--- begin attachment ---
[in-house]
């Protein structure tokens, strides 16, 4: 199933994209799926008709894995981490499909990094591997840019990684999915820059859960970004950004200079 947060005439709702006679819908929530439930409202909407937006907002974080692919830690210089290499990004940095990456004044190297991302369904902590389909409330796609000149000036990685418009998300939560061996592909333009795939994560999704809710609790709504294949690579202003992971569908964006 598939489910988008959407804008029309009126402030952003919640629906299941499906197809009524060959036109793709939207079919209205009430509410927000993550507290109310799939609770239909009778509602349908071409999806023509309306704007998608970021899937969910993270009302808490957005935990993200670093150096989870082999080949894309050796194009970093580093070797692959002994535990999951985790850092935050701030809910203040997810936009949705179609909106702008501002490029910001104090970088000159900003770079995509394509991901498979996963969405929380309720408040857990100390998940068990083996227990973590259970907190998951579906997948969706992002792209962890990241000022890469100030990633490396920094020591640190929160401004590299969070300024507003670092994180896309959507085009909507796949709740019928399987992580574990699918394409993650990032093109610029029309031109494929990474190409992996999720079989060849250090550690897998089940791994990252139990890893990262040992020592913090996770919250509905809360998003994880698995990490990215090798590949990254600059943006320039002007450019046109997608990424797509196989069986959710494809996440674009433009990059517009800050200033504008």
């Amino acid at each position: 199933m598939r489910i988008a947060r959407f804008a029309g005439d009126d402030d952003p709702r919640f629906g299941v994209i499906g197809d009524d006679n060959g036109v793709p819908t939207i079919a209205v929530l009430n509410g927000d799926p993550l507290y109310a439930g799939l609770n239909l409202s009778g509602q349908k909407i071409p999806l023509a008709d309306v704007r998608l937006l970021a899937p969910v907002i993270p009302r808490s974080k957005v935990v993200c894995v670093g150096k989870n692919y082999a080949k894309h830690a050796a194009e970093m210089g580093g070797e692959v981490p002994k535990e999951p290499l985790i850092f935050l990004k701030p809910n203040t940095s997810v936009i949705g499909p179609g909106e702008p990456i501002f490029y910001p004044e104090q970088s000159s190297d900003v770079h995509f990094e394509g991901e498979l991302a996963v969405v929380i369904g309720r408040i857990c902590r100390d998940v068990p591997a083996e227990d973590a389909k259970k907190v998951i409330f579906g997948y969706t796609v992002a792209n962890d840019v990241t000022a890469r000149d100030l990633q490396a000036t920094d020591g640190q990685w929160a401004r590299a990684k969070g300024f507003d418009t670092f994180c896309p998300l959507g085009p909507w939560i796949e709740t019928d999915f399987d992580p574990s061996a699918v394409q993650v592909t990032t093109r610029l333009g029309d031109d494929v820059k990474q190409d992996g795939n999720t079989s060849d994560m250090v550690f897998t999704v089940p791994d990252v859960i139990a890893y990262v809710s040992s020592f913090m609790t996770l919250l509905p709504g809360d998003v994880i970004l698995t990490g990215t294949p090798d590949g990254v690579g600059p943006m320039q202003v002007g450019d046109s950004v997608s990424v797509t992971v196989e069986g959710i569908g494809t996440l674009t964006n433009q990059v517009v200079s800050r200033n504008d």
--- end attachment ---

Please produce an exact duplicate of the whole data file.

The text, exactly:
[in-house]
């Protein structure tokens, strides 16, 4: 199933994209799926008709894995981490499909990094591997840019990684999915820059859960970004950004200079 947060005439709702006679819908929530439930409202909407937006907002974080692919830690210089290499990004940095990456004044190297991302369904902590389909409330796609000149000036990685418009998300939560061996592909333009795939994560999704809710609790709504294949690579202003992971569908964006 598939489910988008959407804008029309009126402030952003919640629906299941499906197809009524060959036109793709939207079919209205009430509410927000993550507290109310799939609770239909009778509602349908071409999806023509309306704007998608970021899937969910993270009302808490957005935990993200670093150096989870082999080949894309050796194009970093580093070797692959002994535990999951985790850092935050701030809910203040997810936009949705179609909106702008501002490029910001104090970088000159900003770079995509394509991901498979996963969405929380309720408040857990100390998940068990083996227990973590259970907190998951579906997948969706992002792209962890990241000022890469100030990633490396920094020591640190929160401004590299969070300024507003670092994180896309959507085009909507796949709740019928399987992580574990699918394409993650990032093109610029029309031109494929990474190409992996999720079989060849250090550690897998089940791994990252139990890893990262040992020592913090996770919250509905809360998003994880698995990490990215090798590949990254600059943006320039002007450019046109997608990424797509196989069986959710494809996440674009433009990059517009800050200033504008």
């Amino acid at each position: 199933m598939r489910i988008a947060r959407f804008a029309g005439d009126d402030d952003p709702r919640f629906g299941v994209i499906g197809d009524d006679n060959g036109v793709p819908t939207i079919a209205v929530l009430n509410g927000d799926p993550l507290y109310a439930g799939l609770n239909l409202s009778g509602q349908k909407i071409p999806l023509a008709d309306v704007r998608l937006l970021a899937p969910v907002i993270p009302r808490s974080k957005v935990v993200c894995v670093g150096k989870n692919y082999a080949k894309h830690a050796a194009e970093m210089g580093g070797e692959v981490p002994k535990e999951p290499l985790i850092f935050l990004k701030p809910n203040t940095s997810v936009i949705g499909p179609g909106e702008p990456i501002f490029y910001p004044e104090q970088s000159s190297d900003v770079h995509f990094e394509g991901e498979l991302a996963v969405v929380i369904g309720r408040i857990c902590r100390d998940v068990p591997a083996e227990d973590a389909k259970k907190v998951i409330f579906g997948y969706t796609v992002a792209n962890d840019v990241t000022a890469r000149d100030l990633q490396a000036t920094d020591g640190q990685w929160a401004r590299a990684k969070g300024f507003d418009t670092f994180c896309p998300l959507g085009p909507w939560i796949e709740t019928d999915f399987d992580p574990s061996a699918v394409q993650v592909t990032t093109r610029l333009g029309d031109d494929v820059k990474q190409d992996g795939n999720t079989s060849d994560m250090v550690f897998t999704v089940p791994d990252v859960i139990a890893y990262v809710s040992s020592f913090m609790t996770l919250l509905p709504g809360d998003v994880i970004l698995t990490g990215t294949p090798d590949g990254v690579g600059p943006m320039q202003v002007g450019d046109s950004v997608s990424v797509t992971v196989e069986g959710i569908g494809t996440l674009t964006n433009q990059v517009v200079s800050r200033n504008d």